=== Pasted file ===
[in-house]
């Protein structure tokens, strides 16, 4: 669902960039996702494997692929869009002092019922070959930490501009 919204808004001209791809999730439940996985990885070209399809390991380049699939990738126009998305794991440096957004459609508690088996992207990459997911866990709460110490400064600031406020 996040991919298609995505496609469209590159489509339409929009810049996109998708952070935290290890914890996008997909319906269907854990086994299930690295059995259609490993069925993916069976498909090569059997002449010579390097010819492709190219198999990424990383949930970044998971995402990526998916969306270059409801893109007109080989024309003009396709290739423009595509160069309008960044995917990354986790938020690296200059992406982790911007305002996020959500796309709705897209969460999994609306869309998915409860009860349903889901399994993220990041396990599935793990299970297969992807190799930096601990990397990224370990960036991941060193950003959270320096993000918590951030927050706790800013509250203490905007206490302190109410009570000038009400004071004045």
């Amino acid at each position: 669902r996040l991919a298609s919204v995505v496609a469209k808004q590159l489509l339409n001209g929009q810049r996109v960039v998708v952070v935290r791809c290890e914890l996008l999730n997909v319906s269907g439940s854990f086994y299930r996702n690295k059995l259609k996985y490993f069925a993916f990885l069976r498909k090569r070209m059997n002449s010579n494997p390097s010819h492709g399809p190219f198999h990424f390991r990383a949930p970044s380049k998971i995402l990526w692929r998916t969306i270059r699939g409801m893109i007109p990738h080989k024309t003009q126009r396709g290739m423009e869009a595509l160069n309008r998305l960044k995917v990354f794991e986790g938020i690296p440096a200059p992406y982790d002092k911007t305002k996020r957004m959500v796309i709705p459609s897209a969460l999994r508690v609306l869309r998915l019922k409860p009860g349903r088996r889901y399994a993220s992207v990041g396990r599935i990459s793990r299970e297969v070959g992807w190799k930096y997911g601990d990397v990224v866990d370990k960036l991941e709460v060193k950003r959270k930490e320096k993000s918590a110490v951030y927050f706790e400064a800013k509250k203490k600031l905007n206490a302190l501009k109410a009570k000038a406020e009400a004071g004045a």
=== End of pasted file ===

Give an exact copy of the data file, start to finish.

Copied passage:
[in-house]
């Protein structure tokens, strides 16, 4: 669902960039996702494997692929869009002092019922070959930490501009 919204808004001209791809999730439940996985990885070209399809390991380049699939990738126009998305794991440096957004459609508690088996992207990459997911866990709460110490400064600031406020 996040991919298609995505496609469209590159489509339409929009810049996109998708952070935290290890914890996008997909319906269907854990086994299930690295059995259609490993069925993916069976498909090569059997002449010579390097010819492709190219198999990424990383949930970044998971995402990526998916969306270059409801893109007109080989024309003009396709290739423009595509160069309008960044995917990354986790938020690296200059992406982790911007305002996020959500796309709705897209969460999994609306869309998915409860009860349903889901399994993220990041396990599935793990299970297969992807190799930096601990990397990224370990960036991941060193950003959270320096993000918590951030927050706790800013509250203490905007206490302190109410009570000038009400004071004045």
């Amino acid at each position: 669902r996040l991919a298609s919204v995505v496609a469209k808004q590159l489509l339409n001209g929009q810049r996109v960039v998708v952070v935290r791809c290890e914890l996008l999730n997909v319906s269907g439940s854990f086994y299930r996702n690295k059995l259609k996985y490993f069925a993916f990885l069976r498909k090569r070209m059997n002449s010579n494997p390097s010819h492709g399809p190219f198999h990424f390991r990383a949930p970044s380049k998971i995402l990526w692929r998916t969306i270059r699939g409801m893109i007109p990738h080989k024309t003009q126009r396709g290739m423009e869009a595509l160069n309008r998305l960044k995917v990354f794991e986790g938020i690296p440096a200059p992406y982790d002092k911007t305002k996020r957004m959500v796309i709705p459609s897209a969460l999994r508690v609306l869309r998915l019922k409860p009860g349903r088996r889901y399994a993220s992207v990041g396990r599935i990459s793990r299970e297969v070959g992807w190799k930096y997911g601990d990397v990224v866990d370990k960036l991941e709460v060193k950003r959270k930490e320096k993000s918590a110490v951030y927050f706790e400064a800013k509250k203490k600031l905007n206490a302190l501009k109410a009570k000038a406020e009400a004071g004045a």